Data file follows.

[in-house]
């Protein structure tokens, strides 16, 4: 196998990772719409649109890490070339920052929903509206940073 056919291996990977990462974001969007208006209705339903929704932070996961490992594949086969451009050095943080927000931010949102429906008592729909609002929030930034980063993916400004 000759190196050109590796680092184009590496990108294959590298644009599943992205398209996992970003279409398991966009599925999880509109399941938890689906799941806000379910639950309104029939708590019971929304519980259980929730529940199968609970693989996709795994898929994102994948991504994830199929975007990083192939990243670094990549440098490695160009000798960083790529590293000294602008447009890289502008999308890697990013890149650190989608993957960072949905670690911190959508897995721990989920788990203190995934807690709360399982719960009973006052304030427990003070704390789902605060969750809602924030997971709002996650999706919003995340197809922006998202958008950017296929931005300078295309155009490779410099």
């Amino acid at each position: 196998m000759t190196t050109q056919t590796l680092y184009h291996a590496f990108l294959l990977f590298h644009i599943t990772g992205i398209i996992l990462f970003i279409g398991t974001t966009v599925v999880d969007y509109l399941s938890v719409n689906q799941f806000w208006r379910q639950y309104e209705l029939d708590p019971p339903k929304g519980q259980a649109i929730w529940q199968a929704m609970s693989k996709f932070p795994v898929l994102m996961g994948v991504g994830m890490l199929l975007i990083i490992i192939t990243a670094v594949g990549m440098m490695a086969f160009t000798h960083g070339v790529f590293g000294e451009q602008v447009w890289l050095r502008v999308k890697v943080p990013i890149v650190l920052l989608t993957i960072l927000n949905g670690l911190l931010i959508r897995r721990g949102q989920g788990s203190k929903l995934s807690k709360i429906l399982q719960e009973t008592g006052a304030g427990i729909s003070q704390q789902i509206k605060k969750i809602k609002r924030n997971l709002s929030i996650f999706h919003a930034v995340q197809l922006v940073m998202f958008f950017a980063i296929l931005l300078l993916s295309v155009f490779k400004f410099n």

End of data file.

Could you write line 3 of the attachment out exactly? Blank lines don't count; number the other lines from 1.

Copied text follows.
């Amino acid at each position: 196998m000759t190196t050109q056919t590796l680092y184009h291996a590496f990108l294959l990977f590298h644009i599943t990772g992205i398209i996992l990462f970003i279409g398991t974001t966009v599925v999880d969007y509109l399941s938890v719409n689906q799941f806000w208006r379910q639950y309104e209705l029939d708590p019971p339903k929304g519980q259980a649109i929730w529940q199968a929704m609970s693989k996709f932070p795994v898929l994102m996961g994948v991504g994830m890490l199929l975007i990083i490992i192939t990243a670094v594949g990549m440098m490695a086969f160009t000798h960083g070339v790529f590293g000294e451009q602008v447009w890289l050095r502008v999308k890697v943080p990013i890149v650190l920052l989608t993957i960072l927000n949905g670690l911190l931010i959508r897995r721990g949102q989920g788990s203190k929903l995934s807690k709360i429906l399982q719960e009973t008592g006052a304030g427990i729909s003070q704390q789902i509206k605060k969750i809602k609002r924030n997971l709002s929030i996650f999706h919003a930034v995340q197809l922006v940073m998202f958008f950017a980063i296929l931005l300078l993916s295309v155009f490779k400004f410099n």